Several models explaining the interaction between HIV-1 IN and TRN-SR2 have been proposed. First, various independent groups confirmed the direct interaction between TRN-SR2 and HIV-1 IN using different approaches such as AlphaScreen® and immunoprecipitation [7,8,44,45,50]. De Houwer et al. proposed that the catalytic core domain (CCD) and the C-terminal domain (CTD) of IN are implicated in this interaction [44]. Later, Tsirkone et al. hypothesized that TRN-SR2 interacts in a non-canonical way by forming a triple complex including IN/TRN-SR2 and natural cargoes of TRN-SR2 [51]. Size-exclusion chromatography was used to show that TRN-SR2 forms a stable complex with the CCD-CTD construct of HIV-1 integrase at a 1:2 molar ratio. The same study also reported that IN interacts with the N-terminal half of TRN-SR2 through the HEAT repeats 4, 10, and 11. The same study reported on a small-angle X-ray scattering (SAXS) based 3D model of the TRN-SR2/CCD-CTD complex. The SAXS data showed that the TRN-SR2/CCD-CTD complex is considerably less compact than the TRN-SR2/ASF/SF2 or TRN-SR2/RanGTP complexes suggesting a more open solenoid structure of TRN-SR2. The authors also demonstrated that the IN/TRN-SR2 interaction does not involve the SR-binding region, and thus proposed that IN can piggyback during the TRN-SR2-mediated nuclear import of cellular cargoes, such as ASF/SF2 and CPSF6. Interestingly, Rice et al. found that TRN-SR2 binds directly to Gag protein of avian alpharetrovirus rous sarcoma virus (RSV) while the cargo-binding domain of TRN-SR2 was not required in this interaction implying that RSV indeed hijacks TRN-SR2 while allowing simultaneous binding of natural host cargos to it [52].
Some studies reported that the IN/TRN-SR2 interaction is important in other stages of infection rather than nuclear import. Zhou et al. for example showed that TRN-SR2 is required for HIV-1 integration [53]. Alu-qPCR data showed a 10-fold reduction in integrated HIV-1 DNA in TRN-SR2 KD cells. Similarly, Cribier et al. used IN mutants W131A and Q168L, known to be impaired for interaction with both TRN-SR2 and LEDGF/p75, to study the impact of these mutations on PIC nuclear import. Quantification of 2-LTR circles with these IN mutants showed a rather limited effect (W131A) or no effect (Q168L). This phenotype may be masked by the effect of the mutations on the interaction with LEDGF/p75, which affects integration [50]. However, these mutants are known to be defective in the interaction with LEDGF/p75 [33,54] questioning the interpretation of the data. Interestingly, Melia et al. identified that a heterozygous single nucleotide deletion (c.2771del) in the stop codon of TRN-SR2 is the cause of limb girdle muscular dystrophy 1F (LGMD1F) [55]. Recently a similar study found that a 15-amino acid extension of the C-terminal of TRN-SR2 causing LGMD1F significantly reduced HIV-1 infection and integration. However, analysis of 2-LTR episomes did not reveal a difference between patient and control groups, indicating that other steps than nuclear import may be affected [56].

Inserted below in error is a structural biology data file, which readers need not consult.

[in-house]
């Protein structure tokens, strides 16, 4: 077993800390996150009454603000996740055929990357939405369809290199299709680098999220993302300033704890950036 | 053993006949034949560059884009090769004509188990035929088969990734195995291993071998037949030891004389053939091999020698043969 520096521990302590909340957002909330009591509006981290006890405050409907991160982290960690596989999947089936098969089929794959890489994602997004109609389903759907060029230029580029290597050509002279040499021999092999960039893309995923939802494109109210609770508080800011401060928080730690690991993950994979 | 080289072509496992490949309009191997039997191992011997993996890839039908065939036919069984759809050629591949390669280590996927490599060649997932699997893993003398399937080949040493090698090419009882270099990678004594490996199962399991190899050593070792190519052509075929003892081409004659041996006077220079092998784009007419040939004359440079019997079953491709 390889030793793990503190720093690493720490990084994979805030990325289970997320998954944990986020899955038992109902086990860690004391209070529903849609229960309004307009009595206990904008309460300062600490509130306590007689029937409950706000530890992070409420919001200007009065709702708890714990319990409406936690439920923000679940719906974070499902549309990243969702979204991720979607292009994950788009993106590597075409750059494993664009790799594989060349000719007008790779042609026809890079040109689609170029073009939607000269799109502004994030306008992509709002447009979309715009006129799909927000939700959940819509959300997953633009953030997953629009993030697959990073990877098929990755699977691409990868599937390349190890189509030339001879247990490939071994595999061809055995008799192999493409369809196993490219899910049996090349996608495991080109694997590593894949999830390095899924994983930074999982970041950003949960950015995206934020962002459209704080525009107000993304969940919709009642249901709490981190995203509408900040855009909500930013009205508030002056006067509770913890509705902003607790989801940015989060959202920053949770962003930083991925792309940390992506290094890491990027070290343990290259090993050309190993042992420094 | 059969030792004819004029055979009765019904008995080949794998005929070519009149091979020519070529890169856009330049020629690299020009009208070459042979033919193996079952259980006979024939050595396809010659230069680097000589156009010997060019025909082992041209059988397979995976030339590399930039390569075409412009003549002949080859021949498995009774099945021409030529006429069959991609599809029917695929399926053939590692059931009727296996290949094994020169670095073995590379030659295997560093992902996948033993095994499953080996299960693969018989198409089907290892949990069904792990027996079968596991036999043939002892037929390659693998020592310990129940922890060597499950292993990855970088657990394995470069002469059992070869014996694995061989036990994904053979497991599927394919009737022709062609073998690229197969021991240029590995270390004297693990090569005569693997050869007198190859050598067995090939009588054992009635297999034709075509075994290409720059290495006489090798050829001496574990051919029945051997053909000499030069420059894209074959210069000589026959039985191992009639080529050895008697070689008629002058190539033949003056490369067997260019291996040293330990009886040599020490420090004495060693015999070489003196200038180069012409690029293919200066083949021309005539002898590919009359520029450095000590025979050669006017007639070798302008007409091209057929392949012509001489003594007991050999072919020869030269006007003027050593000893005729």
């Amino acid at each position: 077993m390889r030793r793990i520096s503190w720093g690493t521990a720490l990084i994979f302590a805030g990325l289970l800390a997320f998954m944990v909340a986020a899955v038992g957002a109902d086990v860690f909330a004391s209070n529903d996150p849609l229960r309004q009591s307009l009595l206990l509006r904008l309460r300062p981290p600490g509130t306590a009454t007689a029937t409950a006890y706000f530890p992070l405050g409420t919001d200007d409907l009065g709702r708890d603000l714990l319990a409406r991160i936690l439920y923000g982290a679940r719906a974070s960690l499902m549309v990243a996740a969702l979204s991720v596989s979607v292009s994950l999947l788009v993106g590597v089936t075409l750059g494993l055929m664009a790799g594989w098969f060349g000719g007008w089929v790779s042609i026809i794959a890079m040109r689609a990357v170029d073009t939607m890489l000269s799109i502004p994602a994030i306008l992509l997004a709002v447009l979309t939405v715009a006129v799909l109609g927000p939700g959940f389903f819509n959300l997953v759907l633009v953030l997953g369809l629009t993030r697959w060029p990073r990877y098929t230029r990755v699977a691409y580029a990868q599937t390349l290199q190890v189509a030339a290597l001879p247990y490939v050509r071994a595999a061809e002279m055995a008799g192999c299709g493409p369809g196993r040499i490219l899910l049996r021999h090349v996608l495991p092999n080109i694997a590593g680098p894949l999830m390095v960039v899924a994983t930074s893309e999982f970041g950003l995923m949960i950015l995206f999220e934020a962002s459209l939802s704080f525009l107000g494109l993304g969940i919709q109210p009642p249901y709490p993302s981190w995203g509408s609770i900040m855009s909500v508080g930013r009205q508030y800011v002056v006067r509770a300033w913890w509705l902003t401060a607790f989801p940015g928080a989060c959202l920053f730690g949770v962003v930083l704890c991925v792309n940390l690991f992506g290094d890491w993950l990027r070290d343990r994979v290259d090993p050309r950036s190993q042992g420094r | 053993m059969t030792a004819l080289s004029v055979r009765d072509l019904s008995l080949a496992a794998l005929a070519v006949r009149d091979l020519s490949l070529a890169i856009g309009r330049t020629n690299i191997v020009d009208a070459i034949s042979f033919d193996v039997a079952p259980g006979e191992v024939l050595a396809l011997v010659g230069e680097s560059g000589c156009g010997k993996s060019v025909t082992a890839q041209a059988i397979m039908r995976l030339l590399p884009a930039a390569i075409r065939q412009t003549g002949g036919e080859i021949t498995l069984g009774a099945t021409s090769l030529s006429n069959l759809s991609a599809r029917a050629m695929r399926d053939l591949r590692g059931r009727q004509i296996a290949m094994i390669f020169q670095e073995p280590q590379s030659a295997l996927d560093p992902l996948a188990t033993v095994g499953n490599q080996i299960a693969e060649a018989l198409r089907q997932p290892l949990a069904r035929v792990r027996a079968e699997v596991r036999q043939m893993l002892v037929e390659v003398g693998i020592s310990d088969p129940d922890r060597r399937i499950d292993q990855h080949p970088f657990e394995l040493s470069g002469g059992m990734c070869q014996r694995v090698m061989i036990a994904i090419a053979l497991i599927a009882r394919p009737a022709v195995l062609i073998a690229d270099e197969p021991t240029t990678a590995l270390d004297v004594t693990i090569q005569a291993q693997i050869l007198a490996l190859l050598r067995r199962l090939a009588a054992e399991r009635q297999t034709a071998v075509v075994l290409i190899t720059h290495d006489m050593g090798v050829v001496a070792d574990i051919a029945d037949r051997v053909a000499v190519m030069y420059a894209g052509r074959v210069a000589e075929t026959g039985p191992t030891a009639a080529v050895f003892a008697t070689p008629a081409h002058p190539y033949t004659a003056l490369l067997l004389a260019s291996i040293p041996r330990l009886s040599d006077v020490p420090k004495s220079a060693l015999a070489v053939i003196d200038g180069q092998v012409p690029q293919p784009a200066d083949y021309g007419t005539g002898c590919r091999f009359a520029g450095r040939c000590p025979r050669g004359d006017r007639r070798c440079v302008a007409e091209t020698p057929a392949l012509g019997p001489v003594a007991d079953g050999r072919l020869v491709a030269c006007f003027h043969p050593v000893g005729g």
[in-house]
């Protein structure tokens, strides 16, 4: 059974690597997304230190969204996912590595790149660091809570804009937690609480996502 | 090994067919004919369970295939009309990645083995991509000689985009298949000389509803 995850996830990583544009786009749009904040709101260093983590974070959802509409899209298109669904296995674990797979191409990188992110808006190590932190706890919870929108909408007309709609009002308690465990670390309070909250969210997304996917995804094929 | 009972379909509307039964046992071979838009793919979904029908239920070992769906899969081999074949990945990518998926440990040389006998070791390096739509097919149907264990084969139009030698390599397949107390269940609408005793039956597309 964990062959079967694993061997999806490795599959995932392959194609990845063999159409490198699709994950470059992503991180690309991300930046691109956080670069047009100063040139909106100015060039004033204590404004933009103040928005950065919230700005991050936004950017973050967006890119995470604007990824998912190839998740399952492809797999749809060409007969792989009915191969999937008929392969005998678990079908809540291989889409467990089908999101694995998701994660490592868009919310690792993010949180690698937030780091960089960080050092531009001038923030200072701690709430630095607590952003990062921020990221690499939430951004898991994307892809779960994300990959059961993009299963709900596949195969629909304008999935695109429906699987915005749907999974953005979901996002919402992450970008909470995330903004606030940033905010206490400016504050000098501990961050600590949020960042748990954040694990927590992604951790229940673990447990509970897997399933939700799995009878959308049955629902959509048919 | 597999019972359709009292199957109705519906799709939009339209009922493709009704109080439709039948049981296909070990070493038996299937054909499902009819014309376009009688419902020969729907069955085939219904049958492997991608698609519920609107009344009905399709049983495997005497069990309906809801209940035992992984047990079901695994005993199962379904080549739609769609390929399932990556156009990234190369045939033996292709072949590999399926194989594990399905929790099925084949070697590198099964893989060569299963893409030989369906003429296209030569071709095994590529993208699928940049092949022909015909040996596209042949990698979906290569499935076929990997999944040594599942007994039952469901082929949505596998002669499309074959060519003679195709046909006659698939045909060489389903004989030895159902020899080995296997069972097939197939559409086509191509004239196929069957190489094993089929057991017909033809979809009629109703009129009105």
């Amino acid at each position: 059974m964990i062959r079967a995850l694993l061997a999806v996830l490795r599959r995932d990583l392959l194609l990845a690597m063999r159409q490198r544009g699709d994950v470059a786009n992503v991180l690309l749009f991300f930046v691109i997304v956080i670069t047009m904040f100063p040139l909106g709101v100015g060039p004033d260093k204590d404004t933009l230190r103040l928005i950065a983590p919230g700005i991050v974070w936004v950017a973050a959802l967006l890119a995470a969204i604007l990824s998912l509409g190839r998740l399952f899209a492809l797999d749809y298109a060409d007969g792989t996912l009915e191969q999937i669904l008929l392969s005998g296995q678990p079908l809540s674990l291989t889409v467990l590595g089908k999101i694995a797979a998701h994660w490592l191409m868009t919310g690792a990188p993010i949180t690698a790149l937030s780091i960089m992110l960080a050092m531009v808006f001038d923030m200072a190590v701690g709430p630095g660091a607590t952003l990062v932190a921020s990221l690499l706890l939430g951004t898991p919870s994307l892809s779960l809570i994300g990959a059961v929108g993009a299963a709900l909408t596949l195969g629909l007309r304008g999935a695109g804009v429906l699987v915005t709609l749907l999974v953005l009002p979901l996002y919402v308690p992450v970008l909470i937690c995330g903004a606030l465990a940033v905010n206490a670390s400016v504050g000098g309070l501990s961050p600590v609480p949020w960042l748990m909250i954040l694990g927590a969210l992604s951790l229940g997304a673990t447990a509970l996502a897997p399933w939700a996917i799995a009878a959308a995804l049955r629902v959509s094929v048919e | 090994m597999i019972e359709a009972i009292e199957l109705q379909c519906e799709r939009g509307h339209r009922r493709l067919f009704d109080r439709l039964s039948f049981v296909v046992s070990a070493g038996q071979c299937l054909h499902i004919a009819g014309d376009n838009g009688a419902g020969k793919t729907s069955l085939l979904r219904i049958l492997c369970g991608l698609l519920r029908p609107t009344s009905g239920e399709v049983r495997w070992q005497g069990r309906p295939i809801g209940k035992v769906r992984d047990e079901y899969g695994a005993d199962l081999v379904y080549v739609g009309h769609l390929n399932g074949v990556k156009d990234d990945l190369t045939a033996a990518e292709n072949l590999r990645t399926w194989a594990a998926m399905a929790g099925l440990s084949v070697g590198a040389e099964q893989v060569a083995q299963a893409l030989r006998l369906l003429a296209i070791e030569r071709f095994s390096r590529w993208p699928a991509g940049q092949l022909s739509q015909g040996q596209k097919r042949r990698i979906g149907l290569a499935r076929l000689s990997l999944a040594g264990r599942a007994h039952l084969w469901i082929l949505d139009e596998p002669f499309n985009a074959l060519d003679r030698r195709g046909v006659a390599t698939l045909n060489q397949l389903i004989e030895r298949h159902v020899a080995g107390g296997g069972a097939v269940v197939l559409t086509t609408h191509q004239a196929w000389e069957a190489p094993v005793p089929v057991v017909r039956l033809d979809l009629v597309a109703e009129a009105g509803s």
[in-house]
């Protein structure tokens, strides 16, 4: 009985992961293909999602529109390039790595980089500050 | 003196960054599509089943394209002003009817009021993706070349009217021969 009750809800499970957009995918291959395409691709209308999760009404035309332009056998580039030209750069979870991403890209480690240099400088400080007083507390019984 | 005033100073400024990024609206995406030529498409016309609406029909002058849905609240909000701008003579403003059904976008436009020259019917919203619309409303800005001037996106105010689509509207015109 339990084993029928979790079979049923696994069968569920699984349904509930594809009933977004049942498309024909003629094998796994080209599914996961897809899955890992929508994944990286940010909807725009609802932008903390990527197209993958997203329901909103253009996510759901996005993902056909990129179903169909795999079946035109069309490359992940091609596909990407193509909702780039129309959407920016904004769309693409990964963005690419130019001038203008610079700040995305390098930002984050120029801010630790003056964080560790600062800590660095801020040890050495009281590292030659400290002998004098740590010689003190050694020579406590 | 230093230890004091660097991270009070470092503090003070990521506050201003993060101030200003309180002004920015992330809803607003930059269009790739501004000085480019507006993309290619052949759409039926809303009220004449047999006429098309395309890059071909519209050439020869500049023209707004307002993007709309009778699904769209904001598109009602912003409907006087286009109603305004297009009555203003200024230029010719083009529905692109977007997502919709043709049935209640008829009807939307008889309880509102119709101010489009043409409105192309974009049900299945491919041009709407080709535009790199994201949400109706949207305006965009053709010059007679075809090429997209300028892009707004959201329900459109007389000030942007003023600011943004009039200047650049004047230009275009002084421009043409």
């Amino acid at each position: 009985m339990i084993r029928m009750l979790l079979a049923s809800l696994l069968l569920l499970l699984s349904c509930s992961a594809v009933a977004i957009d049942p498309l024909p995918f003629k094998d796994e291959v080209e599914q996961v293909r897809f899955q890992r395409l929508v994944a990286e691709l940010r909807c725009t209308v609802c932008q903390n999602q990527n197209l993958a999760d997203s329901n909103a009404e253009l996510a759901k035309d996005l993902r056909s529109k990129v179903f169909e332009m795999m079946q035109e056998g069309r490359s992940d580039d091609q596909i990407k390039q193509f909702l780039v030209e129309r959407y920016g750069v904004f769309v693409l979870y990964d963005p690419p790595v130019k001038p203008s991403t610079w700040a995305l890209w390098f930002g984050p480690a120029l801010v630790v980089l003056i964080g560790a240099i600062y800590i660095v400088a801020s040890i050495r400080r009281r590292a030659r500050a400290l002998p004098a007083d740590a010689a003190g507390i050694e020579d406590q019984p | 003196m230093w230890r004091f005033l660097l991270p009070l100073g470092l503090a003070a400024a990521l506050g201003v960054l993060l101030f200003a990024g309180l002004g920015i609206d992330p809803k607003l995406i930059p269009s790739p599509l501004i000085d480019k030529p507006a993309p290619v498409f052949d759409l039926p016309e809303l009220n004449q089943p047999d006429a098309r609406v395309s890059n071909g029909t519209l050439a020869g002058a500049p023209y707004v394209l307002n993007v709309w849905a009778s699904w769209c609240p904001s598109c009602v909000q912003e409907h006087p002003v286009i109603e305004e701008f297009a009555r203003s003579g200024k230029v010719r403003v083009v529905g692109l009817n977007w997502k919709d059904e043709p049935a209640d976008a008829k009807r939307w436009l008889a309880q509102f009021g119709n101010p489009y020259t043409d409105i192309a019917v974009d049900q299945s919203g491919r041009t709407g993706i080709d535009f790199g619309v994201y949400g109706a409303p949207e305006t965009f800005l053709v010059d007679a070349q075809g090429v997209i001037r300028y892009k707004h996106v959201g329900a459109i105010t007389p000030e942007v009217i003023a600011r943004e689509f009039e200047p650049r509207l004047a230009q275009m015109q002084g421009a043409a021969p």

5. Interaction between HIV-1 Capsid and TRN-SR2

HIV-1 capsid (CA) plays a vital role in the life cycle and infection of the virus. One of its primary roles is to protect the viral ribonucleoprotein (RNP) and eventually promote its transfer to the cell nucleus for integration into the host genome [57]. The CA protein is derived from viral Gag and Gag-Pol polyproteins the peptide bonds of which are cleaved by the viral protease during maturation leading to a cone shaped structure composed of 250 CA hexamers and 12 pentamers [58]. Several studies have questioned the role of HIV IN in nuclear import and suggested that viral CA is the critical determinant for entering the cell nucleus [8,59]. An earlier study reported that chimeric HIV-1 carrying MLV encoding sequences for MA, p12 and CA failed to efficiently infect nondividing cells. Since a significant reduction of nuclear episomes was observed, the authors concluded that CA is the major determinant of HIV-1 nuclear import [60]. The authors later showed that virus harboring the Q63A/Q67A mutation in the N-terminal domain of CA lost the ability to infect nondividing cells including primary macrophages [61].